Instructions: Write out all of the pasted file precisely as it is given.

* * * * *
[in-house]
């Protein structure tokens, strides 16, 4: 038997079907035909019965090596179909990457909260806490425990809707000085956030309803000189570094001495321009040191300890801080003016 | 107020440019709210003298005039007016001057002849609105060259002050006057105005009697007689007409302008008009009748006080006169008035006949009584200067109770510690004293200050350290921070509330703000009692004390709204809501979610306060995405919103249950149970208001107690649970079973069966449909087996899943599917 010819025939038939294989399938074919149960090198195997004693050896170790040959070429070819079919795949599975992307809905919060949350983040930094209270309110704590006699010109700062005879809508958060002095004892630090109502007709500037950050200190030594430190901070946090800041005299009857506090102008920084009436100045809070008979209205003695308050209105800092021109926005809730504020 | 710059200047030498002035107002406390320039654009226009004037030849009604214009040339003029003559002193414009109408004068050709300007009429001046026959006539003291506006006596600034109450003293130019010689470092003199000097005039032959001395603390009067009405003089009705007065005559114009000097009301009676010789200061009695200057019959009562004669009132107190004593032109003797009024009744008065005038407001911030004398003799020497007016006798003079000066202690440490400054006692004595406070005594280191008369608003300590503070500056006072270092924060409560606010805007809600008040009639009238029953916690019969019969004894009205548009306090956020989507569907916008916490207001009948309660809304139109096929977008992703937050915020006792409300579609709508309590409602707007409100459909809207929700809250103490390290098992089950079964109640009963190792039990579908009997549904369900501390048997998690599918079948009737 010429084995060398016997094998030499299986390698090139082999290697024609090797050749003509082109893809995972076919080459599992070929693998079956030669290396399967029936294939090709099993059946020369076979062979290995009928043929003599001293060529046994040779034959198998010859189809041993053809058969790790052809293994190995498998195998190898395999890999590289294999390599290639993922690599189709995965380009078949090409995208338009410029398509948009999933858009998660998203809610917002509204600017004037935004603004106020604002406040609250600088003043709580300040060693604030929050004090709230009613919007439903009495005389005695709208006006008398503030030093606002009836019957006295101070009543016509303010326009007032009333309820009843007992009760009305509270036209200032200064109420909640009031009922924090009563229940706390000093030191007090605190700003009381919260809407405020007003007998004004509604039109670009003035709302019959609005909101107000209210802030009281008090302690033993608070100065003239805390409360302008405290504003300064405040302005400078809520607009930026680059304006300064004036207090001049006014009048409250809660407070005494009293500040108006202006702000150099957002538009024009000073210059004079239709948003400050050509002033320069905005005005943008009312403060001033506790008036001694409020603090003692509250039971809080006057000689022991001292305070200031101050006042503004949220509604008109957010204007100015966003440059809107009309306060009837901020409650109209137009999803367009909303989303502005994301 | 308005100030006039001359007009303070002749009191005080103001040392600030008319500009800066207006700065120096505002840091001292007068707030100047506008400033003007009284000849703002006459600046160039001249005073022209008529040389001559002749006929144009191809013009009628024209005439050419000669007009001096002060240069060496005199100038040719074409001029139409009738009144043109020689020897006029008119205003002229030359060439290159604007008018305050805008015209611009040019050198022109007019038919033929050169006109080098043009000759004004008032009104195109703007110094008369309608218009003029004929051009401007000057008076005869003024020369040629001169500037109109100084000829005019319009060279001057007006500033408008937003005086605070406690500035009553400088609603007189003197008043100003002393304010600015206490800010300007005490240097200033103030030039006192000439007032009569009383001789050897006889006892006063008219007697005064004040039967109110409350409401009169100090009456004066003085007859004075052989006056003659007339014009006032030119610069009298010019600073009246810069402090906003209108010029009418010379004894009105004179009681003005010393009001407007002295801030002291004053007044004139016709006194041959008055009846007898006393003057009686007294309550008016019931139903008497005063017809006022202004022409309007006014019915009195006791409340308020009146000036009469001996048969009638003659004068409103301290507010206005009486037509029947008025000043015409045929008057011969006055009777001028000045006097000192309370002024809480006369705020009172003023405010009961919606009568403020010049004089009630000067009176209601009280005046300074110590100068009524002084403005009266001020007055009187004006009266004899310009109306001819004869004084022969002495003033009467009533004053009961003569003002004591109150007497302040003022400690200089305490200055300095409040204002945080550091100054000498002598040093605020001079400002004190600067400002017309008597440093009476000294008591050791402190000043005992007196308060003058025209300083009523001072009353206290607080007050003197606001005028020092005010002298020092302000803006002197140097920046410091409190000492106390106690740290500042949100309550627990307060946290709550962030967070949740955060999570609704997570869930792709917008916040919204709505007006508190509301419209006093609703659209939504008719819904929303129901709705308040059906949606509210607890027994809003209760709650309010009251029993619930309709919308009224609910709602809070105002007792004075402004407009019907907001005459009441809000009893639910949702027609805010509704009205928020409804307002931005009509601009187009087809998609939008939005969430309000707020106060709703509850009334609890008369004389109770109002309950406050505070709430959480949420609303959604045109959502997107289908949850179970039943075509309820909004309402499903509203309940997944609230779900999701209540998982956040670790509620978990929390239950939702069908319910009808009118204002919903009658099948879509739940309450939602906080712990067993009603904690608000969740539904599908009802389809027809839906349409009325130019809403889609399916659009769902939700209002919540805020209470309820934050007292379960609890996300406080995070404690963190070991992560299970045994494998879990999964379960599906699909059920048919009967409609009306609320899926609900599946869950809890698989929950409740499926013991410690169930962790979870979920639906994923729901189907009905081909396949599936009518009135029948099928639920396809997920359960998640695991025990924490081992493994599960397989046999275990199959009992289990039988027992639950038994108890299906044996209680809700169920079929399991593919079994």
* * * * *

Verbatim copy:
[in-house]
């Protein structure tokens, strides 16, 4: 038997079907035909019965090596179909990457909260806490425990809707000085956030309803000189570094001495321009040191300890801080003016 | 107020440019709210003298005039007016001057002849609105060259002050006057105005009697007689007409302008008009009748006080006169008035006949009584200067109770510690004293200050350290921070509330703000009692004390709204809501979610306060995405919103249950149970208001107690649970079973069966449909087996899943599917 010819025939038939294989399938074919149960090198195997004693050896170790040959070429070819079919795949599975992307809905919060949350983040930094209270309110704590006699010109700062005879809508958060002095004892630090109502007709500037950050200190030594430190901070946090800041005299009857506090102008920084009436100045809070008979209205003695308050209105800092021109926005809730504020 | 710059200047030498002035107002406390320039654009226009004037030849009604214009040339003029003559002193414009109408004068050709300007009429001046026959006539003291506006006596600034109450003293130019010689470092003199000097005039032959001395603390009067009405003089009705007065005559114009000097009301009676010789200061009695200057019959009562004669009132107190004593032109003797009024009744008065005038407001911030004398003799020497007016006798003079000066202690440490400054006692004595406070005594280191008369608003300590503070500056006072270092924060409560606010805007809600008040009639009238029953916690019969019969004894009205548009306090956020989507569907916008916490207001009948309660809304139109096929977008992703937050915020006792409300579609709508309590409602707007409100459909809207929700809250103490390290098992089950079964109640009963190792039990579908009997549904369900501390048997998690599918079948009737 010429084995060398016997094998030499299986390698090139082999290697024609090797050749003509082109893809995972076919080459599992070929693998079956030669290396399967029936294939090709099993059946020369076979062979290995009928043929003599001293060529046994040779034959198998010859189809041993053809058969790790052809293994190995498998195998190898395999890999590289294999390599290639993922690599189709995965380009078949090409995208338009410029398509948009999933858009998660998203809610917002509204600017004037935004603004106020604002406040609250600088003043709580300040060693604030929050004090709230009613919007439903009495005389005695709208006006008398503030030093606002009836019957006295101070009543016509303010326009007032009333309820009843007992009760009305509270036209200032200064109420909640009031009922924090009563229940706390000093030191007090605190700003009381919260809407405020007003007998004004509604039109670009003035709302019959609005909101107000209210802030009281008090302690033993608070100065003239805390409360302008405290504003300064405040302005400078809520607009930026680059304006300064004036207090001049006014009048409250809660407070005494009293500040108006202006702000150099957002538009024009000073210059004079239709948003400050050509002033320069905005005005943008009312403060001033506790008036001694409020603090003692509250039971809080006057000689022991001292305070200031101050006042503004949220509604008109957010204007100015966003440059809107009309306060009837901020409650109209137009999803367009909303989303502005994301 | 308005100030006039001359007009303070002749009191005080103001040392600030008319500009800066207006700065120096505002840091001292007068707030100047506008400033003007009284000849703002006459600046160039001249005073022209008529040389001559002749006929144009191809013009009628024209005439050419000669007009001096002060240069060496005199100038040719074409001029139409009738009144043109020689020897006029008119205003002229030359060439290159604007008018305050805008015209611009040019050198022109007019038919033929050169006109080098043009000759004004008032009104195109703007110094008369309608218009003029004929051009401007000057008076005869003024020369040629001169500037109109100084000829005019319009060279001057007006500033408008937003005086605070406690500035009553400088609603007189003197008043100003002393304010600015206490800010300007005490240097200033103030030039006192000439007032009569009383001789050897006889006892006063008219007697005064004040039967109110409350409401009169100090009456004066003085007859004075052989006056003659007339014009006032030119610069009298010019600073009246810069402090906003209108010029009418010379004894009105004179009681003005010393009001407007002295801030002291004053007044004139016709006194041959008055009846007898006393003057009686007294309550008016019931139903008497005063017809006022202004022409309007006014019915009195006791409340308020009146000036009469001996048969009638003659004068409103301290507010206005009486037509029947008025000043015409045929008057011969006055009777001028000045006097000192309370002024809480006369705020009172003023405010009961919606009568403020010049004089009630000067009176209601009280005046300074110590100068009524002084403005009266001020007055009187004006009266004899310009109306001819004869004084022969002495003033009467009533004053009961003569003002004591109150007497302040003022400690200089305490200055300095409040204002945080550091100054000498002598040093605020001079400002004190600067400002017309008597440093009476000294008591050791402190000043005992007196308060003058025209300083009523001072009353206290607080007050003197606001005028020092005010002298020092302000803006002197140097920046410091409190000492106390106690740290500042949100309550627990307060946290709550962030967070949740955060999570609704997570869930792709917008916040919204709505007006508190509301419209006093609703659209939504008719819904929303129901709705308040059906949606509210607890027994809003209760709650309010009251029993619930309709919308009224609910709602809070105002007792004075402004407009019907907001005459009441809000009893639910949702027609805010509704009205928020409804307002931005009509601009187009087809998609939008939005969430309000707020106060709703509850009334609890008369004389109770109002309950406050505070709430959480949420609303959604045109959502997107289908949850179970039943075509309820909004309402499903509203309940997944609230779900999701209540998982956040670790509620978990929390239950939702069908319910009808009118204002919903009658099948879509739940309450939602906080712990067993009603904690608000969740539904599908009802389809027809839906349409009325130019809403889609399916659009769902939700209002919540805020209470309820934050007292379960609890996300406080995070404690963190070991992560299970045994494998879990999964379960599906699909059920048919009967409609009306609320899926609900599946869950809890698989929950409740499926013991410690169930962790979870979920639906994923729901189907009905081909396949599936009518009135029948099928639920396809997920359960998640695991025990924490081992493994599960397989046999275990199959009992289990039988027992639950038994108890299906044996209680809700169920079929399991593919079994």